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Justin S. Smith, Ellen Shaffrey, Eric Klineberg, Christopher I. Shaffrey, Virginie Lafage, Frank J. Schwab, Themistocles Protopsaltis, Justin K. Scheer, Gregory M. Mundis Jr., Kai-Ming G. Fu, Munish C. Gupta, Richard Hostin, Vedat Deviren, Khaled Kebaish, Robert Hart, Douglas C. Burton, Breton Line, Shay Bess, Christopher P. Ames and The International Spine Study Group

great advances, an important source of complications and patient morbidity remains the inherent limitations of the durability of spinal implants. 1 , 3 , 4 , 6 , 13–17 , 19–21 , 23 , 25–27 , 30 , 32 , 33 , 38 , 44–47 , 50 , 51 Although development of rod fracture may have significant consequences for patients, including pain, loss of deformity correction, and the need for revision surgery, the literature regarding rod fracture remains relatively limited. 1 , 4 , 9 , 11 , 15 , 19 , 23 , 29 , 38 , 49 , 51 , 52 Previous reports discussing rod fracture have many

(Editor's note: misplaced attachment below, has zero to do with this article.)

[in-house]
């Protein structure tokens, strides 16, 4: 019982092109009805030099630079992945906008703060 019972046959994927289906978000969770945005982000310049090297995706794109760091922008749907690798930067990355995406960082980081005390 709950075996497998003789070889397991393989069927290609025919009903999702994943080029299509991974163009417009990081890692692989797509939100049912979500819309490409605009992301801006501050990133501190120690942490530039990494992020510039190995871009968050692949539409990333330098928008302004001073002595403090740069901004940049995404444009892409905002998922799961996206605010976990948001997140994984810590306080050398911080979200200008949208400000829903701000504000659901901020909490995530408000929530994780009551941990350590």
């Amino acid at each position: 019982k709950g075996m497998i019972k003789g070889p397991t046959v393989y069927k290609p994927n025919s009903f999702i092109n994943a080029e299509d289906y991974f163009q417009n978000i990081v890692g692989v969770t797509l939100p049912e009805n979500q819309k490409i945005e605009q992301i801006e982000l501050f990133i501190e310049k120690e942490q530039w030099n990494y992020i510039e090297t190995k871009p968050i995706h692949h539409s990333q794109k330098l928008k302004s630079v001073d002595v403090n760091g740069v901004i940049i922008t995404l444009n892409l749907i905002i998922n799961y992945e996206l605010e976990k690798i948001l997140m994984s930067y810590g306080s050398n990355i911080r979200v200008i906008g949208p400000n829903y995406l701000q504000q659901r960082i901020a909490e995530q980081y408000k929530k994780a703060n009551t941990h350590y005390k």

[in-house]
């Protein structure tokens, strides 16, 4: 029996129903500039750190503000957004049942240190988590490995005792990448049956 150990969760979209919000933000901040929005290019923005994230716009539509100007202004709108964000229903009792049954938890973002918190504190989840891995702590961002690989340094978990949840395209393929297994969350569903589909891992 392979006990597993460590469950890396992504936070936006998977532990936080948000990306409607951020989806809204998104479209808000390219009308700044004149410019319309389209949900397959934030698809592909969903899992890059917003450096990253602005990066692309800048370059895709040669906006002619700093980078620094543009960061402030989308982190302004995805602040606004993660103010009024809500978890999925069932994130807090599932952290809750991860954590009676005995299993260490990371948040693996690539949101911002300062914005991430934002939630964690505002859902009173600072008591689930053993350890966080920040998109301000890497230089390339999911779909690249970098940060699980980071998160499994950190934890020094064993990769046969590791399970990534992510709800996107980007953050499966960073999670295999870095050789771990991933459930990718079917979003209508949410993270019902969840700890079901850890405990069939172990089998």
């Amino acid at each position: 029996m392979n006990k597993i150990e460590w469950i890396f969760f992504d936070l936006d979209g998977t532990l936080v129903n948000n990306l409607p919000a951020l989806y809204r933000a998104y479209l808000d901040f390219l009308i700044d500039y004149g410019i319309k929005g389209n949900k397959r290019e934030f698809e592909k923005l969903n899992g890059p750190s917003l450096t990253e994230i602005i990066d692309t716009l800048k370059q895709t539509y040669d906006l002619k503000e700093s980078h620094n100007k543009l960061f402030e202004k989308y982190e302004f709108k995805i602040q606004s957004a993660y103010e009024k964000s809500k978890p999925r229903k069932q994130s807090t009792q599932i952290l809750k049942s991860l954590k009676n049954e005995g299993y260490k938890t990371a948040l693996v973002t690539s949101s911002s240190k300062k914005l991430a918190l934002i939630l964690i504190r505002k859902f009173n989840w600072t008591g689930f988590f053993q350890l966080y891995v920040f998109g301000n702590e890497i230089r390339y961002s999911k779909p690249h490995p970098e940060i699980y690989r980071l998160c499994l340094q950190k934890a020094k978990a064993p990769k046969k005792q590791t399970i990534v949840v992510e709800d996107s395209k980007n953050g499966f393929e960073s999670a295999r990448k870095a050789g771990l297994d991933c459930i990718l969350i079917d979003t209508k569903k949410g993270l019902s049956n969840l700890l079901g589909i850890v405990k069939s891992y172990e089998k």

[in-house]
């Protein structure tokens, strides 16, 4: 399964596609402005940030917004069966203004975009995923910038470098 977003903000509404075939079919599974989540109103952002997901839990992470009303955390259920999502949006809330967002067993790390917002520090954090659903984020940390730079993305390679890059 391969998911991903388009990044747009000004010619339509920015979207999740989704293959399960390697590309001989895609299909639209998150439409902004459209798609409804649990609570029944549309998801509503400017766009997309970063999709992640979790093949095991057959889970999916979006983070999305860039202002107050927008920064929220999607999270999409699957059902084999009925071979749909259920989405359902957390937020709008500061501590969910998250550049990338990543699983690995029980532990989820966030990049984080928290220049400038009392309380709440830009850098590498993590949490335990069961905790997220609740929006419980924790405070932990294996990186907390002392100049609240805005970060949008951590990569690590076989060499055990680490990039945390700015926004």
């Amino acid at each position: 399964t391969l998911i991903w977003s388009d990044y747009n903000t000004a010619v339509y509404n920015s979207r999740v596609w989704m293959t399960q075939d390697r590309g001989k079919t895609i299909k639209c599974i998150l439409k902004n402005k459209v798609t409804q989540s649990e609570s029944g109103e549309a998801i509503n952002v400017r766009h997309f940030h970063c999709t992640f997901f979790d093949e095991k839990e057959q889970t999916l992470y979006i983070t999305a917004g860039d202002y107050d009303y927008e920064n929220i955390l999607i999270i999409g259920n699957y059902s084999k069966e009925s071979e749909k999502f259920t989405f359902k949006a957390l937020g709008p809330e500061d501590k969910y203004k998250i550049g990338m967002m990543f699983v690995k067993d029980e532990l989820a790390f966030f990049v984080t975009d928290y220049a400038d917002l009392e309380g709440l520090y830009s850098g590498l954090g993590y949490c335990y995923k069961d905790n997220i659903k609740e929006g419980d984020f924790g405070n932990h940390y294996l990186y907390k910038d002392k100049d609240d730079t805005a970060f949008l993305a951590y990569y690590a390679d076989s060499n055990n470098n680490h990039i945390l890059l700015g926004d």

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David B. Bumpass, Lawrence G. Lenke, Jeffrey L. Gum, Christopher I. Shaffrey, Justin S. Smith, Christopher P. Ames, Shay Bess, Brian J. Neuman, Eric Klineberg, Gregory M. Mundis Jr., Frank Schwab, Virginie Lafage, Han Jo Kim, Douglas C. Burton, Khaled M. Kebaish, Richard Hostin, Renaud Lafage, Michael P. Kelly and for the International Spine Study Group